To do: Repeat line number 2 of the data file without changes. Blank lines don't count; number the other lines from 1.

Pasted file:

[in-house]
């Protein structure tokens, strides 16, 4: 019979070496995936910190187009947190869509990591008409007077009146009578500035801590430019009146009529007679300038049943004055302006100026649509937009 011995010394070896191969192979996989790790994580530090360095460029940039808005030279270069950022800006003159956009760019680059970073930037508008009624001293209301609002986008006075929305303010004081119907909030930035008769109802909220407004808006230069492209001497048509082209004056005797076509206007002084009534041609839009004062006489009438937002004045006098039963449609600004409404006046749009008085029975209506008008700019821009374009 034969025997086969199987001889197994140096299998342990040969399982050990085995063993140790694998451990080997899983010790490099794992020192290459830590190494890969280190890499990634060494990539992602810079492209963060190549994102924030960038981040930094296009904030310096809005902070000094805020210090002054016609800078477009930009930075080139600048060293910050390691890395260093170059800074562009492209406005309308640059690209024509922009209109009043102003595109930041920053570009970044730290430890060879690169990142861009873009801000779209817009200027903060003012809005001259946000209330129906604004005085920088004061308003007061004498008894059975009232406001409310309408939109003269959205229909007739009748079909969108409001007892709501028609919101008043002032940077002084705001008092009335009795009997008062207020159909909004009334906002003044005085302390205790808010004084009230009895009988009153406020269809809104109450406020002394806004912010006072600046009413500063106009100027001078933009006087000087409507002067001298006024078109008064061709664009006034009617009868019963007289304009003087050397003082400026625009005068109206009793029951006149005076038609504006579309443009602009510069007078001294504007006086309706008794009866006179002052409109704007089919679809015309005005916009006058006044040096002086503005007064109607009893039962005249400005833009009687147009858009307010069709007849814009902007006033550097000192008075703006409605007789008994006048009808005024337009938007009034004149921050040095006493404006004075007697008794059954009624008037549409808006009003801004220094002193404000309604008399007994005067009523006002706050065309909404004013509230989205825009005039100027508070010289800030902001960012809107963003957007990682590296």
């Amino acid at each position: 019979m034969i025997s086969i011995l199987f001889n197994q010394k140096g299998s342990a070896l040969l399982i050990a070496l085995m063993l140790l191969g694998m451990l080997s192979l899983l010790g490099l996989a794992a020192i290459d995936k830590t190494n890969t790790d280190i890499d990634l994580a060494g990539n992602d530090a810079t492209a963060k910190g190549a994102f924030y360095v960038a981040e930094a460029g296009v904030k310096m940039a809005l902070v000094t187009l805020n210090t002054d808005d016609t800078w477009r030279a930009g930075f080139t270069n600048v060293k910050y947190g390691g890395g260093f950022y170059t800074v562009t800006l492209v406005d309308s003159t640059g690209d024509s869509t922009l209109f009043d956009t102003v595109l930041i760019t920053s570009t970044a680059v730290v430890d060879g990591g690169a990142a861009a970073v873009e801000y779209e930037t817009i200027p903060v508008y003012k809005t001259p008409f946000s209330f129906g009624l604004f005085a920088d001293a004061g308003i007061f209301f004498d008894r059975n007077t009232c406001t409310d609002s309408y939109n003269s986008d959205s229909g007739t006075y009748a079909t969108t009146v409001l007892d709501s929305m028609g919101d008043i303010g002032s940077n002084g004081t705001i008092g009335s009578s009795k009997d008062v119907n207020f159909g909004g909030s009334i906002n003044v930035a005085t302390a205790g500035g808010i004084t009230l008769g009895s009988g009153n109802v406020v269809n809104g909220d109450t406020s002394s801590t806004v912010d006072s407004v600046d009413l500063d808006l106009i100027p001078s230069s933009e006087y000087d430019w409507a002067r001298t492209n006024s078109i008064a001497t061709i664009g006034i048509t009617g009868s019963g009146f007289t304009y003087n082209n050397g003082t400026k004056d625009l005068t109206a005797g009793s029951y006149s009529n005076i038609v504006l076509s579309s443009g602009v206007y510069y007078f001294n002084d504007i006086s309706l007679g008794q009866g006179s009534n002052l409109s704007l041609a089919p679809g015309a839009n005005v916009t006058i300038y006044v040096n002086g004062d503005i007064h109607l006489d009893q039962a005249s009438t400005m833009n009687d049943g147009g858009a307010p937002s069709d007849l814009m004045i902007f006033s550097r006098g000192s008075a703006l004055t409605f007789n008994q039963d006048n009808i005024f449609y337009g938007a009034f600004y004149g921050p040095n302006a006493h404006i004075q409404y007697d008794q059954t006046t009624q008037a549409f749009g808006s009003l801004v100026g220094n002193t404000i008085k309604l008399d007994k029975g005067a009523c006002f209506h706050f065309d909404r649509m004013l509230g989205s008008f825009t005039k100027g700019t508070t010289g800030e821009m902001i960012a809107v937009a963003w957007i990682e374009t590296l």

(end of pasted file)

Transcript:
């Protein structure tokens, strides 16, 4: 019979070496995936910190187009947190869509990591008409007077009146009578500035801590430019009146009529007679300038049943004055302006100026649509937009 011995010394070896191969192979996989790790994580530090360095460029940039808005030279270069950022800006003159956009760019680059970073930037508008009624001293209301609002986008006075929305303010004081119907909030930035008769109802909220407004808006230069492209001497048509082209004056005797076509206007002084009534041609839009004062006489009438937002004045006098039963449609600004409404006046749009008085029975209506008008700019821009374009 034969025997086969199987001889197994140096299998342990040969399982050990085995063993140790694998451990080997899983010790490099794992020192290459830590190494890969280190890499990634060494990539992602810079492209963060190549994102924030960038981040930094296009904030310096809005902070000094805020210090002054016609800078477009930009930075080139600048060293910050390691890395260093170059800074562009492209406005309308640059690209024509922009209109009043102003595109930041920053570009970044730290430890060879690169990142861009873009801000779209817009200027903060003012809005001259946000209330129906604004005085920088004061308003007061004498008894059975009232406001409310309408939109003269959205229909007739009748079909969108409001007892709501028609919101008043002032940077002084705001008092009335009795009997008062207020159909909004009334906002003044005085302390205790808010004084009230009895009988009153406020269809809104109450406020002394806004912010006072600046009413500063106009100027001078933009006087000087409507002067001298006024078109008064061709664009006034009617009868019963007289304009003087050397003082400026625009005068109206009793029951006149005076038609504006579309443009602009510069007078001294504007006086309706008794009866006179002052409109704007089919679809015309005005916009006058006044040096002086503005007064109607009893039962005249400005833009009687147009858009307010069709007849814009902007006033550097000192008075703006409605007789008994006048009808005024337009938007009034004149921050040095006493404006004075007697008794059954009624008037549409808006009003801004220094002193404000309604008399007994005067009523006002706050065309909404004013509230989205825009005039100027508070010289800030902001960012809107963003957007990682590296």